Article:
Many would describe toddlers as terrible, trying, impatient, busy, curious, picky and emotional! While at times those descriptions may be true…toddlerhood (ages 1-3) is all about being curious and becoming independent. It includes a colorful set of changes (especially emotionally) that differ from any other time in life. In order to fully understand the roller coaster range of abilities and emotions these little people experience, we need to put ourselves in their shoes. The lesson and activities in this unit hopefully give your students better insight as to why these little people react the way they do during this challenging, but fun phase of life!
You may ask yourself “How does Halloween fit into the FACS classroom?”, but actually there are a variety of ways and areas you can incorporate this event or holiday into your classes. If you have any additional ideas after perusing the list below, please share via the “Be A Part” tab above or the comment section below. Happy Halloween!
Fats can be very confusing to teach because there are so many different types; some that are good, some that are bad, and some that are downright ugly for your health and body. I wanted to teach my students about the different types of fats in an interactive and simplistic way. So, below you will find ways to teach about fats which can be used as is or easily be adapted for use in an interactive note book. In addition, you will find a lab incorporating a healthy fat that also ties directly into the advice of MyPlate, encouraging the consumption of seafood.
Being randomly assigned a college roommate is akin to opening a box of chocolates! To quote Forrest Gump, “You never know what you’re gonna get!” I like to “try” to prepare my students for this because it can make or break their college experience. The saying that “you really don’t know someone until you live with them” is completely true. I was fortunate in my college experience to have great roommates, whom I got along well with, but not everyone is so lucky! This lesson tries to prepare them for the various types of “roomies” they could encounter and how to deal with each in a constructive way.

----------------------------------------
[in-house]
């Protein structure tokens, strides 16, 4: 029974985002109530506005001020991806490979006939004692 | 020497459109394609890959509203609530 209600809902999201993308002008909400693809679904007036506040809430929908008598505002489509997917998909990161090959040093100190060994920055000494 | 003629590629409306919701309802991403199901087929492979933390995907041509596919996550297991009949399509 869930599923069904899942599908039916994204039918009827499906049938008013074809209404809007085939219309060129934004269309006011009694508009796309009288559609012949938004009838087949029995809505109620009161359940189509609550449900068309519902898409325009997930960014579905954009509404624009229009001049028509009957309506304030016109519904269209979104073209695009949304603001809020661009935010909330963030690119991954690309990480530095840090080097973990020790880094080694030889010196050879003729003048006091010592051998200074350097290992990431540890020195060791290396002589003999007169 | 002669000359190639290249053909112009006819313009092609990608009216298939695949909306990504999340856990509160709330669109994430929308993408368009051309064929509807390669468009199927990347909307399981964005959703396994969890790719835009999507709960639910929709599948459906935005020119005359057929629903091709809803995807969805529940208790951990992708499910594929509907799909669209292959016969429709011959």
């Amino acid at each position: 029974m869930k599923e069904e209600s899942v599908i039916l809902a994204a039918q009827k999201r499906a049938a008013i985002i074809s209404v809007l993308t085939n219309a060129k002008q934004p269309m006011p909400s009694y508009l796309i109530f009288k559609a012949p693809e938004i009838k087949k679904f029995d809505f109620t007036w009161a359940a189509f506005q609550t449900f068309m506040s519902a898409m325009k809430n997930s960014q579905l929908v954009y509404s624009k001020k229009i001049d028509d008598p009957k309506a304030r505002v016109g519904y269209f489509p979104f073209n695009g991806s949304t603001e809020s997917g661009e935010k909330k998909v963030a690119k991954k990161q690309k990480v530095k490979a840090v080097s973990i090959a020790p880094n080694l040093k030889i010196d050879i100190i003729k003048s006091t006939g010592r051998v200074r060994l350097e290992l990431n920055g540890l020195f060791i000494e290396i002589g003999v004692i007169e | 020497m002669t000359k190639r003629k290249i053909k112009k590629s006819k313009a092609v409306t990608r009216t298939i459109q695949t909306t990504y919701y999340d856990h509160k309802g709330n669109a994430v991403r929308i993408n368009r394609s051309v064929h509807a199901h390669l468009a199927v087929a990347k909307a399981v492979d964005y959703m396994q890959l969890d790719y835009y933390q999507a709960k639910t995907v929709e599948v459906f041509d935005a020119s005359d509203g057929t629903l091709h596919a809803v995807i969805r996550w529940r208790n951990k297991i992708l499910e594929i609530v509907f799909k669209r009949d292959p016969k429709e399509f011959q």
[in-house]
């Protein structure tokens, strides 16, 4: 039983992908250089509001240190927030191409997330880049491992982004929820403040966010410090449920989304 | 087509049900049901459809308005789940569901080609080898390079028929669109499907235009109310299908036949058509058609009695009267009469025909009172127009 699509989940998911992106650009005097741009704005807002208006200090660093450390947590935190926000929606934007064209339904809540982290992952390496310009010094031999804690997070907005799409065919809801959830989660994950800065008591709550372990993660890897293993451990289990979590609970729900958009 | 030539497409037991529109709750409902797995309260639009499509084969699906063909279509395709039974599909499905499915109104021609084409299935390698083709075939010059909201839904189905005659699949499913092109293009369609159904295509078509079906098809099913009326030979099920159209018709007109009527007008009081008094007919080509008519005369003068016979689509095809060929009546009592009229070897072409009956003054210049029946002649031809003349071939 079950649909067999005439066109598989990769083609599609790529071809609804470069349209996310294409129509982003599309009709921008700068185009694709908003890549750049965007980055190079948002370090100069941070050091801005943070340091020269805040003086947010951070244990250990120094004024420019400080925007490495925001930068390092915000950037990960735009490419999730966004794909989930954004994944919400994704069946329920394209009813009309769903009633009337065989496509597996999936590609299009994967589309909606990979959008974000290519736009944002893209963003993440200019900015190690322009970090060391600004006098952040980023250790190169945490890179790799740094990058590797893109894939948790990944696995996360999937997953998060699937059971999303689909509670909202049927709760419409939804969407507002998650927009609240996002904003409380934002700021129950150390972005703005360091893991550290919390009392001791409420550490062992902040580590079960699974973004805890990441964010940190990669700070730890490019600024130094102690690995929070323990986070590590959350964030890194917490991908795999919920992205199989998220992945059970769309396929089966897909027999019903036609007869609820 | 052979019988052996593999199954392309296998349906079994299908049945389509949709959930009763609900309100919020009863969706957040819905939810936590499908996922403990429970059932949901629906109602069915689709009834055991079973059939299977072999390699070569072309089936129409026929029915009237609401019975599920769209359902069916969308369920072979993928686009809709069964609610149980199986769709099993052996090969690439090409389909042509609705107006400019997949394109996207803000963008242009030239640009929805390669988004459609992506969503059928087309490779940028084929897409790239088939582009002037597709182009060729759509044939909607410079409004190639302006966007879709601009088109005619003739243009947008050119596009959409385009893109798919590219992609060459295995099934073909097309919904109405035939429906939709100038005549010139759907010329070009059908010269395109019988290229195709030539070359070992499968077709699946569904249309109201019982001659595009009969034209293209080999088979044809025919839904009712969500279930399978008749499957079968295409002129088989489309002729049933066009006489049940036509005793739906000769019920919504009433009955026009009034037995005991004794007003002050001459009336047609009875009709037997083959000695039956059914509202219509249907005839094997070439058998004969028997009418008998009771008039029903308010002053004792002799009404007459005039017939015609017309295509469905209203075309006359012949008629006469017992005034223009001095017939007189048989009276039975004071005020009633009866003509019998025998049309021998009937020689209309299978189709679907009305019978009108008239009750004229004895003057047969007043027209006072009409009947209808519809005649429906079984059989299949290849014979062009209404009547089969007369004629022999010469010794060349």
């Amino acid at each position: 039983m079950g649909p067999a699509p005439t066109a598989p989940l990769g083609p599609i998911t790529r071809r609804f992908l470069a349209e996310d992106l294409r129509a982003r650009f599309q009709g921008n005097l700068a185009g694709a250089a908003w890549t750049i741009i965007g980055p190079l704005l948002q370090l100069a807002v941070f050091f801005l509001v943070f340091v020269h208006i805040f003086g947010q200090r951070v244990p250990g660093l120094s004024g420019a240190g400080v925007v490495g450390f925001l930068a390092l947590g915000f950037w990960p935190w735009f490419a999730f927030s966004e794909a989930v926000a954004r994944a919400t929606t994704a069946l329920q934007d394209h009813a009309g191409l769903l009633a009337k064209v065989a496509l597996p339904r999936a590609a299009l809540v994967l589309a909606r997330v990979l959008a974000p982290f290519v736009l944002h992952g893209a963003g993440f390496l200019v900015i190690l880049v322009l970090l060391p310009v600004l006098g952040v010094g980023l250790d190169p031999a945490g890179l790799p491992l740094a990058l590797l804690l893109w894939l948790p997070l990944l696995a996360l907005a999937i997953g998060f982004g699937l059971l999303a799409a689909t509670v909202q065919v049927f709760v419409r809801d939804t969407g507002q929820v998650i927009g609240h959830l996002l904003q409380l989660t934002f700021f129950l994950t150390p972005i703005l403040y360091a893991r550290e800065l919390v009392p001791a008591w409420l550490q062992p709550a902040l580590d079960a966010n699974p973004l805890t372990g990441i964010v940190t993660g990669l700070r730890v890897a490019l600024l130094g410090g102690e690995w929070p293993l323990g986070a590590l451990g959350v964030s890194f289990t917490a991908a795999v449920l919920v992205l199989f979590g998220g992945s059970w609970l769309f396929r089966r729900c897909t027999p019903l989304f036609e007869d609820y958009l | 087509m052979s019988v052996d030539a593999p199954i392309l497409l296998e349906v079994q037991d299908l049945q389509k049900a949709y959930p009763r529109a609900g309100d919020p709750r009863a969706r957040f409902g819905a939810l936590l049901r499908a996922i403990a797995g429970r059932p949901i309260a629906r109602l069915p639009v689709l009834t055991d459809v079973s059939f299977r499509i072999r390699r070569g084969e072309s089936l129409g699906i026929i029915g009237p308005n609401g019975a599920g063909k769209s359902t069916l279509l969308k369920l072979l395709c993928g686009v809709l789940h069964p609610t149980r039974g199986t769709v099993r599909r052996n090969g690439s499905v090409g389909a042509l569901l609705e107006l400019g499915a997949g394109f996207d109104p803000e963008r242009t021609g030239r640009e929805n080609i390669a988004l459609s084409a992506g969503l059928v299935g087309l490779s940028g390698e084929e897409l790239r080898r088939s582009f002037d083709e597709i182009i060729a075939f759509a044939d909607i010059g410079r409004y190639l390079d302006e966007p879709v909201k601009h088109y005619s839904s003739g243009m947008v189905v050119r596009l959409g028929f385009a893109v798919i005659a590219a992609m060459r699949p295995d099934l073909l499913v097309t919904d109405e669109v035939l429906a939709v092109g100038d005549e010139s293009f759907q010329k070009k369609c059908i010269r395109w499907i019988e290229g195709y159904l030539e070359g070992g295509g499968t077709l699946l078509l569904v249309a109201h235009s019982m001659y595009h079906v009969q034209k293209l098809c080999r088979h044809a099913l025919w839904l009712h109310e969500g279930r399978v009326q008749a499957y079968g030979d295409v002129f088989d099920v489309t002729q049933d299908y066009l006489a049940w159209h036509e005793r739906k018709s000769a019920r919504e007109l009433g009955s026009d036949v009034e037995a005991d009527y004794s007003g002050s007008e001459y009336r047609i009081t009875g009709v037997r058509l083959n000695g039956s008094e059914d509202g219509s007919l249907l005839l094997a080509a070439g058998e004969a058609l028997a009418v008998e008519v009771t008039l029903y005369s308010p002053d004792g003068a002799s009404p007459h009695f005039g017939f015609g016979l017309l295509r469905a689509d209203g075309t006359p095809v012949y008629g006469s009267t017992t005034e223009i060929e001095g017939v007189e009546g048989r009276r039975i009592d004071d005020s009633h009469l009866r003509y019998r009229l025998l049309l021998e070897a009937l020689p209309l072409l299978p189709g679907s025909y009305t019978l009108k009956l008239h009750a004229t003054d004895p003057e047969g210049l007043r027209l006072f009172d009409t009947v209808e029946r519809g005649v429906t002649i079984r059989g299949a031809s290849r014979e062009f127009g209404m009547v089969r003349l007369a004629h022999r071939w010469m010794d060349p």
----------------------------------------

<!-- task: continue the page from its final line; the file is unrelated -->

You’re babysitting or you’re a parent and you’ve got a misbehaving child or children on your hands. What’s the best method to handle the situation; guidance or discipline? Sometimes students have a difficult time knowing the best way to handle a misbehaving child. So, this game was created by Laura Vaske of Linn-Mar HIgh School in Marion, Iowa because she wanted her students to be able to think about when to apply certain techniques in misbehaving situations. She also wanted them to think about more than just HOW to implement the technique and more about WHEN to implement a technique. So, check out her game and give it a try the next time you’re teaching about guidance and discipline!
Students research famous fashion designers and showcase their major designs in this interactive assignment. Students pay tribute to their fashion designer by creating new, original pieces inspired by the works of their designer. Students then present and share their designer with the rest of the class. Any part of this project can be used for instant bulletin board displays or hang the sketches and see if students can “name the designer” based on the drawings.
When teaching about environmental birth defects, I like to address a 100% preventable, but 100% irreversible birth defect known as fetal alcohol spectrum disorder (FASD). Students learn about FASD by participating in a variety of interactive activities.